- Attorney General Holder to Resign
- October 3, 2014
- Law Firm: McDonald Hopkins LLC - Cleveland Office
After nearly six years in office, Attorney General Eric Holder is resigning his post. At a press conference at the White House on Thursday, President Obama praised Holder for his service as one of the longest-serving attorneys general in U.S. history. Since being appointed as a federal judge by President Reagan, Holder has served under six presidents of both parties.
"This is bittersweet," Obama said Thursday. "I chose him to serve as attorney general because he believes, as I do, that justice is not just an abstract theory. It's a living, breathing principle."
Among Holder's achievements, Obama credited him with "rooting out" corruption, fighting violent crime, and "reinvigorating" the Justice Department's Civil Rights Division.
The point about Holder's civil-rights work was particularly poignant on Thursday, the same day Michael Brown's parents appeared in Washington to talk about the death of their son. In August, Holder visited Ferguson, MO., to address racial tensions there.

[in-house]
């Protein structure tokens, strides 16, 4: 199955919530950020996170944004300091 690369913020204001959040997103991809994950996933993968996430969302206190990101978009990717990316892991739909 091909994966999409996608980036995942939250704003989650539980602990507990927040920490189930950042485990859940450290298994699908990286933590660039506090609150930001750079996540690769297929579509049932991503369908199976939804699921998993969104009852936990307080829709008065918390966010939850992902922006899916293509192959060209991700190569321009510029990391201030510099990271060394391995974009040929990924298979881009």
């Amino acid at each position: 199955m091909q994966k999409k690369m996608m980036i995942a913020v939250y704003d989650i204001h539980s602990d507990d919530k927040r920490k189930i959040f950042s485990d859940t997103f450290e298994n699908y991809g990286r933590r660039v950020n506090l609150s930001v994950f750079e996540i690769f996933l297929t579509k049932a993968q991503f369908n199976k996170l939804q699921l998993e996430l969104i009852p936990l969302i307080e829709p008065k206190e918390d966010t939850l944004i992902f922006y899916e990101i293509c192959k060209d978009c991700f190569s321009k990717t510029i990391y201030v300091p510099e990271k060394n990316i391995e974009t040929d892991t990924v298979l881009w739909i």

In an emotional farewell speech, Holder called his time as attorney general the "greatest honor of my professional life." He choked up talking about his parents' influence on him, and thanked his wife and family for the "sacrifices" they made during his time in the White House.
But Holder's critics on the right and left felt some vindication. In a statement Thursday, Sen. Ted Cruz took Holder to task over DOJ's handling of the Internal Revenue Service targeting of conservative tea-party groups.
Civil-liberties advocates have also criticized Holder for his handling of the National Security Agency's mass data-collection programs. During his tenure, DOJ filed a lawsuit against Fox News reporter James Rosen, and spied on Associated Press reporters' phone calls.